I hope your weekend has been enjoyable, with as few gravity-induced bottom-injuries/lousy films as possible...! ;-P


( 11 confidences — Confide in me... )
Feb. 17th, 2013 06:36 pm (UTC)
A Good Day to Die Hard was really terrible. I think if it hadn't had Mary Elizabeth Winstead in it, who is only in it for about two minutes anyway, it would have been unwatchable. I normally like the Die Hard movies, which at least are usually fun, but this wasn't even fun.
Feb. 18th, 2013 04:06 pm (UTC)
Yeah, 'fun' wasn't even in it really... to call it 'workmanlike' would be insulting to workmen!! ;-P
Feb. 18th, 2013 09:45 am (UTC)
It's definitely not real that you can 'neutralise' radiation with a spray. Even Febreze would baulk at claiming that one. I actually have a minor obsession with Chernobyl (as multiple books at home would attest), so I'm almost tempted to go and see it just to be appalled.
Feb. 18th, 2013 04:17 pm (UTC)
Haha, I now have visions of the next Febreze ad...

Voiceover: We blindfolded these gullible idiots with no sense of smell and left them in a disused nuclear power station, generously sprayed with new improved anti-radiation Febreze in 'Wild Flower Bouquet'... and what did they say?

Idiot: Mmm, it smells like Beyonce's dressing room on the last night of her sell-out world tour.

Moron: The perfume is divine, just like a host of flatulent seraphim!

Bozo: I'm getting lightheaded, I think it's brought on my hayfever...

[One by one they keel over from the radiation]

Onscreen disclaimer: Not for use against radioactivity.

Voiceover: All new and improved Febreze, the fragrant way to succumb to pollution!

Yep, I should've had a career in advertising, clearly. >.<

Well, if you do give it a go, I'd bring an mp3 player if I were you; that way you can ignore the preliminaries and only start paying attention when it's time to be appalled by inaccurate depictions of real-life sites of tragedy...! ;-P
Feb. 18th, 2013 11:51 pm (UTC)
It sure beats those slightly creepy twin boys and their granny. Or the painfully unconvincing "fresh!" girl.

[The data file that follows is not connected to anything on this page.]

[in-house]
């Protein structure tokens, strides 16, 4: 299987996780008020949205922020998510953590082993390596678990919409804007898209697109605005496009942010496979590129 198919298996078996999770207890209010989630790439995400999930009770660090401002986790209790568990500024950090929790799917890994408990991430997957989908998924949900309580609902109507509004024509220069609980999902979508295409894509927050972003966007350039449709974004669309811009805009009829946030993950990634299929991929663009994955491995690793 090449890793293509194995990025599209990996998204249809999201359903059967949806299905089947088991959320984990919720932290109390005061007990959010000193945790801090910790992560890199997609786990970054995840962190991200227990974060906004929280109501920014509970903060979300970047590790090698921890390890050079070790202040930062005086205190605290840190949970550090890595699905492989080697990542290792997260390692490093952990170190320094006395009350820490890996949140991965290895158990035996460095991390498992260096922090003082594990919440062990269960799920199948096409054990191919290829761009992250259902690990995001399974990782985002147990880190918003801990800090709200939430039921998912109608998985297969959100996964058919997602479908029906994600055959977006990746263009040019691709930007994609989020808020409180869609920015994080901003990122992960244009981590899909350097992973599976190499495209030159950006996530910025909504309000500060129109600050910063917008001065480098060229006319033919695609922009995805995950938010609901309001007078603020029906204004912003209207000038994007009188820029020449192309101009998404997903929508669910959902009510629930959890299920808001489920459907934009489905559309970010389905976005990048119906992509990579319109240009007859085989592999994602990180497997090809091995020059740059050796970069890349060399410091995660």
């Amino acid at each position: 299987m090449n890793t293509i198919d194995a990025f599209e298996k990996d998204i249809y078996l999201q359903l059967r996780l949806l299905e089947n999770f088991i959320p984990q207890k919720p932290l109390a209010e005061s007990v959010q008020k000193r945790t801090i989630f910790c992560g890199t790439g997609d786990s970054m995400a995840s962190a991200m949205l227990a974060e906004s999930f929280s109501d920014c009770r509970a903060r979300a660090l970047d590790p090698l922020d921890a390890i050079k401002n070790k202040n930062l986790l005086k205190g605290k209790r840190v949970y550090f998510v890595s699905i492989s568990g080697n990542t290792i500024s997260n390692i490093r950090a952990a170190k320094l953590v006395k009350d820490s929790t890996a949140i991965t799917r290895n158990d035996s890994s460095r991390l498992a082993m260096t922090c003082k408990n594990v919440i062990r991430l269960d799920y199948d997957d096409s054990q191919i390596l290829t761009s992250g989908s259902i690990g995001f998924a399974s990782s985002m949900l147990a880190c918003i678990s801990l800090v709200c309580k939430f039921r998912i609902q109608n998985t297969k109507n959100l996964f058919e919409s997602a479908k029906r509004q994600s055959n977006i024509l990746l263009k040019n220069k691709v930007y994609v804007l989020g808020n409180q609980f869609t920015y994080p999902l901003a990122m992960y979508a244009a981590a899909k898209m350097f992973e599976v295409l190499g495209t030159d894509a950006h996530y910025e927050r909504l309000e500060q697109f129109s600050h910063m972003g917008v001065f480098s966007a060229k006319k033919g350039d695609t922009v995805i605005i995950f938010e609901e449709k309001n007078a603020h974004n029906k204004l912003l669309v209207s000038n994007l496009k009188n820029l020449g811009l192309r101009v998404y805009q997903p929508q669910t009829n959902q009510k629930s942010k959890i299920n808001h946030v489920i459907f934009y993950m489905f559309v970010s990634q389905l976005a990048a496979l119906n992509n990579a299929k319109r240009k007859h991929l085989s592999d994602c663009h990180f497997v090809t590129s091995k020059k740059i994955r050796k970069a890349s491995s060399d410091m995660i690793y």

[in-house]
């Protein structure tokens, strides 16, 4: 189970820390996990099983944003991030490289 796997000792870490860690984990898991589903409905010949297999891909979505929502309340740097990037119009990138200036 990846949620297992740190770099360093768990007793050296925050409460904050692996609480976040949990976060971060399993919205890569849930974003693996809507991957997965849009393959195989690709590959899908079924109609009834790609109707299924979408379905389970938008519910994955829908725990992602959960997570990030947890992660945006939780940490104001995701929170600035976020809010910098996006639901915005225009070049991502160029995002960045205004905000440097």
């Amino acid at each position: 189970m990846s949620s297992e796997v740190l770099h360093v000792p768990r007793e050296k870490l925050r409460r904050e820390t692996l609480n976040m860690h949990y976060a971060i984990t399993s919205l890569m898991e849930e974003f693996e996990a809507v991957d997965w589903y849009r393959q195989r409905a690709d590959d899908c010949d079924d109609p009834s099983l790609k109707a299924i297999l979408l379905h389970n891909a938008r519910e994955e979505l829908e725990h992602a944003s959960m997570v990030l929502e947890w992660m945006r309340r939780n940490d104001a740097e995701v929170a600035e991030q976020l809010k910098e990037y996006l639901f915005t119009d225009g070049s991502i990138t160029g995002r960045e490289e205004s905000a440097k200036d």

Feb. 18th, 2013 10:09 pm (UTC)
Mmm! Is it wrong to desire a curry and flatbreads at 9.08am? :)
Feb. 20th, 2013 07:00 pm (UTC)
Not a bit of it, that is probably a thoroughly traditional breakfast in some countries! :-)
Feb. 19th, 2013 10:46 am (UTC)
I don't know if you do much gaming, but have you ever looked at the STALKER games? They're the best use of Chernobyl as a setting I've ever seen - unremittingly bleak and unsettling. I love them.
Feb. 20th, 2013 07:02 pm (UTC)
I blush to admit (well, not really...) that I don't really do any gaming at all. Chernobyl would I'm sure make a wonderfully atmospheric and immersive setting for a game. It's a shame the 'Die Hard' set builders made it so cardboardy and improbable really!
Feb. 26th, 2013 04:12 pm (UTC)
I didn't think you would have, you didn't strike me as the sort to waste time like that :)

However, I love that desolation as a setting - it adds atmosphere and think that Chernobyl, whilst awful, is also a great setting for something bleak.

Sounds like Die Hard wasn't it though :)

This is very atmospheric though: http://www.youtube.com/watch?v=vcNylGYq-v4
Mar. 3rd, 2013 04:54 pm (UTC)
Haha, well, I think I tend to waste time in my own imagination rather than in someone else's. ;-)

I suppose it's quite difficult to go to a place like Chernobyl in real life (and of course many would prefer not to risk it!), but the lure of abandoned places is strong... a really good rendering in game form is probably the best way to 'visit'!
( 11 confidences — Confide in me... )

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This journal is not a private diary, it is more like an occasional, imaginary column. Therefore, much of it is on public display. However, if you want to read my occasional attempts at creative writing, my Caution Elf tells me I should only show that stuff to my friends. You know what to do. :-)